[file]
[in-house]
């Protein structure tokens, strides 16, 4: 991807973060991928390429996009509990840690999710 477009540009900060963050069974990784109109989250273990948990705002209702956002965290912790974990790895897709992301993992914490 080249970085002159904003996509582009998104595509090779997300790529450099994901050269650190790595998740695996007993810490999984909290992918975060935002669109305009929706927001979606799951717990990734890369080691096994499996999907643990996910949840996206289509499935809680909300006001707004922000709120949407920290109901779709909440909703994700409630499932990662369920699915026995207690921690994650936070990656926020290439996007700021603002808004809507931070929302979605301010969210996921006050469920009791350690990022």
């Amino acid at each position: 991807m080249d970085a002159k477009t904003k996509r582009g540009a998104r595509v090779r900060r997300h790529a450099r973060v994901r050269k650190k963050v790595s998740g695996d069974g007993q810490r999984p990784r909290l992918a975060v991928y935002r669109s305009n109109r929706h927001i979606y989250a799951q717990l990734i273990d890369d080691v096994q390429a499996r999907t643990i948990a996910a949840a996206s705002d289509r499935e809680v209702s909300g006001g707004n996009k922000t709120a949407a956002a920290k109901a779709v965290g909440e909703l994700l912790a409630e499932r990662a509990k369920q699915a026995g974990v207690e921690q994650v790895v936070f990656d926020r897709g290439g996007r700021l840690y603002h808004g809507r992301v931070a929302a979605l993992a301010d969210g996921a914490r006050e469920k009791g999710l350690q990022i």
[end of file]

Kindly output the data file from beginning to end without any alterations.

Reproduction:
[in-house]
């Protein structure tokens, strides 16, 4: 991807973060991928390429996009509990840690999710 477009540009900060963050069974990784109109989250273990948990705002209702956002965290912790974990790895897709992301993992914490 080249970085002159904003996509582009998104595509090779997300790529450099994901050269650190790595998740695996007993810490999984909290992918975060935002669109305009929706927001979606799951717990990734890369080691096994499996999907643990996910949840996206289509499935809680909300006001707004922000709120949407920290109901779709909440909703994700409630499932990662369920699915026995207690921690994650936070990656926020290439996007700021603002808004809507931070929302979605301010969210996921006050469920009791350690990022």
């Amino acid at each position: 991807m080249d970085a002159k477009t904003k996509r582009g540009a998104r595509v090779r900060r997300h790529a450099r973060v994901r050269k650190k963050v790595s998740g695996d069974g007993q810490r999984p990784r909290l992918a975060v991928y935002r669109s305009n109109r929706h927001i979606y989250a799951q717990l990734i273990d890369d080691v096994q390429a499996r999907t643990i948990a996910a949840a996206s705002d289509r499935e809680v209702s909300g006001g707004n996009k922000t709120a949407a956002a920290k109901a779709v965290g909440e909703l994700l912790a409630e499932r990662a509990k369920q699915a026995g974990v207690e921690q994650v790895v936070f990656d926020r897709g290439g996007r700021l840690y603002h808004g809507r992301v931070a929302a979605l993992a301010d969210g996921a914490r006050e469920k009791g999710l350690q990022i």